The NHS says its staffing crisis is at chronic levels, as official figures show it needs to fill 110,192 posts across health services in England.

Danny Mortimer, chief executive of NHS Employers (part of the NHS Confederation), said: “Despite everything the NHS is doing to recruit and retain its workforce, there is no escaping the fact that services are facing chronic workforce shortages, which are getting worse. These pressures are felt right across the NHS with the biggest gaps seen in nursing, particularly in acute and mental health posts.”

The figures show a rise of more than 20,000 vacancies in healthcare posts, compared to last year. There are more than 8,000 doctors needed and almost 40,000 nurses.

This amounts to one in ten nursing posts being empty and one in 17 doctors’ posts.

 Nursing authorities warn that this will mean patient care becomes harder to maintain and 


They also say these shortages would mean longer delays for patients – especially those under = mental health teams – and the treatment backlog might be worsened.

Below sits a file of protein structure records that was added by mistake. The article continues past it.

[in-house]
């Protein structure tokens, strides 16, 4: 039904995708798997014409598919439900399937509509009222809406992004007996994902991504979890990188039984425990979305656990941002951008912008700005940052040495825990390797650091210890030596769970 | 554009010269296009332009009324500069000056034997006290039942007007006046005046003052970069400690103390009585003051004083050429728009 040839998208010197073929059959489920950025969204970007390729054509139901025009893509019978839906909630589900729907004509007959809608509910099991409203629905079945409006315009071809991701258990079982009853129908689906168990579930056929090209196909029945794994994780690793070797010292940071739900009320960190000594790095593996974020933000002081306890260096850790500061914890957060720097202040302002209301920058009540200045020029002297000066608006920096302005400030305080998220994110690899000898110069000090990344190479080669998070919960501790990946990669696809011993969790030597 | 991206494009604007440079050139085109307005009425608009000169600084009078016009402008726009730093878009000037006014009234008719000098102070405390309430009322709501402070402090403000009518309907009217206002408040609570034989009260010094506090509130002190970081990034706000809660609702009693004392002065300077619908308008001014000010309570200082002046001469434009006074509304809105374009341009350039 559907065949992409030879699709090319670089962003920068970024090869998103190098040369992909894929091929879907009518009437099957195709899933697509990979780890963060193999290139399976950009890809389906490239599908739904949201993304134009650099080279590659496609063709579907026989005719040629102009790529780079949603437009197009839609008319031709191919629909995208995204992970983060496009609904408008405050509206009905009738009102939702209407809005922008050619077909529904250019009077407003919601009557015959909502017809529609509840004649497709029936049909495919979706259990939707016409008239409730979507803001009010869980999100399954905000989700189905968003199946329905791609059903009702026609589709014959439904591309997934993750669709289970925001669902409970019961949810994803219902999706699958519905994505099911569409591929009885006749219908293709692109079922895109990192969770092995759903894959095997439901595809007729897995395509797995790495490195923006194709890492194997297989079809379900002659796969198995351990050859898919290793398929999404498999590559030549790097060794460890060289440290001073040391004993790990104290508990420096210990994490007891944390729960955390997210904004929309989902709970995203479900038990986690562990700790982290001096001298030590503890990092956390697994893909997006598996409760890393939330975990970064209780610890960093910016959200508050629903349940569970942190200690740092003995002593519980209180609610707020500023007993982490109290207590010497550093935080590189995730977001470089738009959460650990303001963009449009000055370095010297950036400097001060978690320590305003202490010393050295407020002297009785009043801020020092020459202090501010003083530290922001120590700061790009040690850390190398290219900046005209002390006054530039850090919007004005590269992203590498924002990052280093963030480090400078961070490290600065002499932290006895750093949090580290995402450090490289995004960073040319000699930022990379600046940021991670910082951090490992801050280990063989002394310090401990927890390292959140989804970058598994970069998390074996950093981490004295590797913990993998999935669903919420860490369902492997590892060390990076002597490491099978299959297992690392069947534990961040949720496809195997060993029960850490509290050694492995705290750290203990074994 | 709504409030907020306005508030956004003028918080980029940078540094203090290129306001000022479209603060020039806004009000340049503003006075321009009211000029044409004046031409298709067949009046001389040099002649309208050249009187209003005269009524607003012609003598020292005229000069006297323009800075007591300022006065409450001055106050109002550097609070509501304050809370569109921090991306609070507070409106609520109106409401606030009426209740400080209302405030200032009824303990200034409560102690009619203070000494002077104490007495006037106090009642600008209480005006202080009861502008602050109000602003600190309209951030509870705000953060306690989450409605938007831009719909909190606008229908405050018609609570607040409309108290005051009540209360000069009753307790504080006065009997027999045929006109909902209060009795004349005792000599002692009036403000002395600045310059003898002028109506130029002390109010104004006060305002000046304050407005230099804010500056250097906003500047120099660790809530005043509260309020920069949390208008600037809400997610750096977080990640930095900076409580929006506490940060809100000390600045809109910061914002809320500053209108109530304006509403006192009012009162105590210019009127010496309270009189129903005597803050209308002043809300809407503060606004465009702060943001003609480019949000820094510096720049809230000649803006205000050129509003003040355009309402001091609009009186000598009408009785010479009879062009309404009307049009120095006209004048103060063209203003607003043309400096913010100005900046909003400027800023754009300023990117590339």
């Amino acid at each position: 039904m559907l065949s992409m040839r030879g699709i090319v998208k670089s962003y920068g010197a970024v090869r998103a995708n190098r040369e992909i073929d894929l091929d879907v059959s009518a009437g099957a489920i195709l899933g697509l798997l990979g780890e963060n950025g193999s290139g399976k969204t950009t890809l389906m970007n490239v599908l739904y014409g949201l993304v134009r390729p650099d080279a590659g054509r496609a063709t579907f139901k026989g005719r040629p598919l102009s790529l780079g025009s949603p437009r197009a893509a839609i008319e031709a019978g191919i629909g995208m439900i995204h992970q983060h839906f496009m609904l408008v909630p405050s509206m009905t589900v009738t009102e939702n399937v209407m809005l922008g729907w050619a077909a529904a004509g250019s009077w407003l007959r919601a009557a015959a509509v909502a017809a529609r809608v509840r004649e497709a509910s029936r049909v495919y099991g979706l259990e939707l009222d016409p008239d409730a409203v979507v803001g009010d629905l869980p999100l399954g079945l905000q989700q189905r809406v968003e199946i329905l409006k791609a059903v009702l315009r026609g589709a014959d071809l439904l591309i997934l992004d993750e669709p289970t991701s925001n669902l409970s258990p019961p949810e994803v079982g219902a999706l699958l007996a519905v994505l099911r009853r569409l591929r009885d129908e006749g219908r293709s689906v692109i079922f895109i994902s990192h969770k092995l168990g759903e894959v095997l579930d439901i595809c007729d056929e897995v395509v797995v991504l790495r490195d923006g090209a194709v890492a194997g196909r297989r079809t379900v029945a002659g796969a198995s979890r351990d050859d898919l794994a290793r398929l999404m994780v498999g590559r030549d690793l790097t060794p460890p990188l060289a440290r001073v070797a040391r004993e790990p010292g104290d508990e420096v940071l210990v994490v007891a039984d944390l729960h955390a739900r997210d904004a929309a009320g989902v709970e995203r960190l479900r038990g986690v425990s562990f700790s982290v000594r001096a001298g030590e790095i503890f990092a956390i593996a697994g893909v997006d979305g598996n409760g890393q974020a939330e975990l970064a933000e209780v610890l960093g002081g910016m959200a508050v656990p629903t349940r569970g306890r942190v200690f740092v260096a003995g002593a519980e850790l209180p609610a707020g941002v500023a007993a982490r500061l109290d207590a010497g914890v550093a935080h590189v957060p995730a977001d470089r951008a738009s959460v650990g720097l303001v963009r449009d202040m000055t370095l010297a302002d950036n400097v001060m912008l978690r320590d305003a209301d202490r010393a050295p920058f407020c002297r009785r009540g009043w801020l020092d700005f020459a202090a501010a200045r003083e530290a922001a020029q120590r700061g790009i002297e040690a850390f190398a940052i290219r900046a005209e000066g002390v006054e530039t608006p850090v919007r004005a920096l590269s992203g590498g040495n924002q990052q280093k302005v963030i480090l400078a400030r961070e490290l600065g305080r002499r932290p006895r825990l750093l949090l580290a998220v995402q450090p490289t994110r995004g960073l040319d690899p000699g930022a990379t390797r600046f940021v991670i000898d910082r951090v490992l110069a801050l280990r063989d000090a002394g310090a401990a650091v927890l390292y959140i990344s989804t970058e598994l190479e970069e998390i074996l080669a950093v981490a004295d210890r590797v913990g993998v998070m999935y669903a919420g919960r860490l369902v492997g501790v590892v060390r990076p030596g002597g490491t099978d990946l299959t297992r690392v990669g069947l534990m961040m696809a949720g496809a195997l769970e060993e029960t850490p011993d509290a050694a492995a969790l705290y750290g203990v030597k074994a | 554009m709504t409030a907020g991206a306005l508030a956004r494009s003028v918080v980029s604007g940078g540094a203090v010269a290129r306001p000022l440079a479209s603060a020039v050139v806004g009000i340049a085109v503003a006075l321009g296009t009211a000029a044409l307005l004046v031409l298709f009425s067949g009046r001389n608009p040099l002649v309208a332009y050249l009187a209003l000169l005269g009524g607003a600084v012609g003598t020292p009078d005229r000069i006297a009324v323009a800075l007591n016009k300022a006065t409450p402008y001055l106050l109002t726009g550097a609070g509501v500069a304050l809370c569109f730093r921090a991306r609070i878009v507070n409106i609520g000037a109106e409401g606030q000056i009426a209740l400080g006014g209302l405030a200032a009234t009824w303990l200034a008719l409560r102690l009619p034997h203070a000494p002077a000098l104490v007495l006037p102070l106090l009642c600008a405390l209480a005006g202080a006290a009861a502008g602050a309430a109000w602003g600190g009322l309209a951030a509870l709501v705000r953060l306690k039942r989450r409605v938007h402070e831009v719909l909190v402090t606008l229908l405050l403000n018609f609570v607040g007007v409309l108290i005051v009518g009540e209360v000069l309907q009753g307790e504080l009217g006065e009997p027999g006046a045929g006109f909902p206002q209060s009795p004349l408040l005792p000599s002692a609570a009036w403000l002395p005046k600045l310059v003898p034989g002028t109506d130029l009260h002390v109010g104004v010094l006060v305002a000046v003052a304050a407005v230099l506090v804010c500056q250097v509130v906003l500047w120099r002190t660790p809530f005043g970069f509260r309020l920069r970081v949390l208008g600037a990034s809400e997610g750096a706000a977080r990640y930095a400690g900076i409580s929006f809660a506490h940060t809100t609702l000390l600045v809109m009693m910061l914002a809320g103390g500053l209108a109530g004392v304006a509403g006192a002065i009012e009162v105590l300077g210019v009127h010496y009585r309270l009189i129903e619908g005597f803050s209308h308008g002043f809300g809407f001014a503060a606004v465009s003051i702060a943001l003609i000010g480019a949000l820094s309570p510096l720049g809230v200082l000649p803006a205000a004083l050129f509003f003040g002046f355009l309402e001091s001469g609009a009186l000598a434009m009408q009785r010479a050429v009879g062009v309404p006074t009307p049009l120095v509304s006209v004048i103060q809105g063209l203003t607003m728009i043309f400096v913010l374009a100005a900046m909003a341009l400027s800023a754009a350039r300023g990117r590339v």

Mr Mortimer said: “For the NHS to fully recover from the pandemic, tackle its waiting lists and support its remaining staff, it needs the Government to provide adequate funding for a long-term and sustainable plan for the workforce.


He added: “To do that effectively, decision makers must have greater transparency and understanding about future workforce needs, which is why NHS leaders are right behind the proposed amendment that would require the secretary of state for health and social care to publish regular and independent assessments of the numbers of staff the NHS needs, both now and in the years to come.”


The figures come as the government is under pressure to publish a workforce plan for the NHS as a long term solution against understaffing. The plan will also provide the public with regular updates on staff shortages in each area of care. Another aspect of the plan will include steps on how to recruit the workers needed within the health service, and how they will be recruited.





Feyaza Khan has been a journalist for more than 20 years in print and broadcast. Her special interests include neurodiversity in the workplace, tech, diversity, trauma and wellbeing.